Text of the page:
This is a late entry for August, which has been a busy month for the birds as well as for me! The birds have an earlier sense of the approaching spring than humans do and waste no time in making the most of what the change of season heralds. Cape Weavers have, for example, been building their nests in the back garden, making loud announcements while doing so. Several nests have been left incomplete and the birds move from one site to another – looking for the best place. It is all about location, location, location. Not to be outdone, the male Village Weavers spend a lot of time attracting attention by flapping their wings in between eating.

An abundance of Laughing Doves make short work of the seed I scatter on the lawn every morning, efficiently aided by Speckled Doves and a few Red-eyed Doves. The Hadeda Ibises wake earlier by the day, as if not a moment is to be wasted.

The Fork-tailed Drongo has been up to its regular trick of sounding an alarm call that sends all the birds rushing for cover, leaving feathers fluttering to the ground in their haste, only to use that moment to pick over the tit-bits in peace. A pair of them have been courting this month, making an interesting variety of calls while doing so. They have occasionally been joined by a third, which leads to interesting bouts of chasing each other vigorously around the garden until one gives up and flies off, leaving the other two in peace – for a while. The Black-eyed Bulbuls are equally cheeky as far as giving other birds a fright so that they can home in on the fruit.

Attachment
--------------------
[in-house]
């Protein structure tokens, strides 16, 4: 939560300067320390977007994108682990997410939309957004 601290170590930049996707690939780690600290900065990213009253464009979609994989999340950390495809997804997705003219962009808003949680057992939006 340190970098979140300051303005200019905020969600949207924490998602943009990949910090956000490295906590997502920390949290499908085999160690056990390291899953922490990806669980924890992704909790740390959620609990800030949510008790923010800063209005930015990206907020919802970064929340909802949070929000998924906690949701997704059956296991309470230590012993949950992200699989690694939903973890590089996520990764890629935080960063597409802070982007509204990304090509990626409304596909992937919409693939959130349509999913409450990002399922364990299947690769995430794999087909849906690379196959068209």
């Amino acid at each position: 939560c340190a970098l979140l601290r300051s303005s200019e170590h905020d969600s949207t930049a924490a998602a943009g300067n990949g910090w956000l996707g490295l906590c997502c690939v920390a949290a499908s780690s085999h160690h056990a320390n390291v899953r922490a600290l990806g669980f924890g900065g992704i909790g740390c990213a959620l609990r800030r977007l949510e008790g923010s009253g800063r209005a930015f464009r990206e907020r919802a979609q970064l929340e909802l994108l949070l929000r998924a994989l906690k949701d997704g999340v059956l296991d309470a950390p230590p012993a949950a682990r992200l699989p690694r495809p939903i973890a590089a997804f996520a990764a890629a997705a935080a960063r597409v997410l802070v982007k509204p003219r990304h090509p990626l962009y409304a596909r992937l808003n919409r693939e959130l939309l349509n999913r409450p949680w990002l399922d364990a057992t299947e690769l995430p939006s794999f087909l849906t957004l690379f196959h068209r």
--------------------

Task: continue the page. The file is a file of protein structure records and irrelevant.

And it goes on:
A Boubou usually waits until all is quiet before inspecting what is on offer on the feeding tray, while the Olive Thrushes – often the first to arrive – regularly return during the day to glean what has been dropped once the main rush of birds have left to scour the neighbourhood for other sources of food. A pair of Black-collared Barbets have been calling each other from the treetops and occasionally flit down to the feeding tray in silence. Eating is a serious business for them and they have particularly enjoyed the offerings of fresh fruit.

With little in the way of nectar-bearing flowers blooming, the nectar feeder has required refilling on a daily basis. Regular visitors include Black-eyed Bulbuls, Black-headed Orioles, Cape Weavers, Village Weavers, Fork-tailed Drongos and Amethyst Sunbirds.

My August bird list is:

African Green Pigeon
Amethyst Sunbird (Black)
Barthroated Apalis
Black Crow
Blackcollared Barbet
Blackeyed Bulbul
Blackheaded Oriole
Bronze Manikin
Cape Robin (Cape Robin-chat)
Cape Turtle Dove
Cape Weaver
Cape White-eye
Cardinal Woodpecker
Cattle Egret
Common Shrike (Fiscal)
Common Starling
Fierynecked Nightjar
Forktailed Drongo
Greater Double-collared Sunbird
Greyheaded Sparrow
Hadeda Ibis
Klaas’ Cuckoo
Knysna Turaco
Laughing Dove
Olive Thrush
Pied Crow
Redbilled Woodhoopoe
Redeyed Dove
Rednecked Spurfowl
Redwinged Starling
Sacred Ibis
Sombre Bulbul
Southern Boubou
Speckled Mousebird
Speckled Pigeon (Rock)
Spectacled Weaver
Streakyheaded Seedeater
Village Weaver


15 thoughts on “AUGUST 2018 GARDEN BIRDS

      • I never thought of it that way, although I actually have experience moments of tranquility, even praise, when I catch sight of a particularly colorful or otherwise interesting bird from my window. On the other hand that cape weaver stirs different feelings. My first association is that of a punk rock musician. Second, one of the bizarre scary tv shows my granddaughter likes to watch. But the more I look the more feel like smiling in quiet joy at yet another of nature’s wonders.


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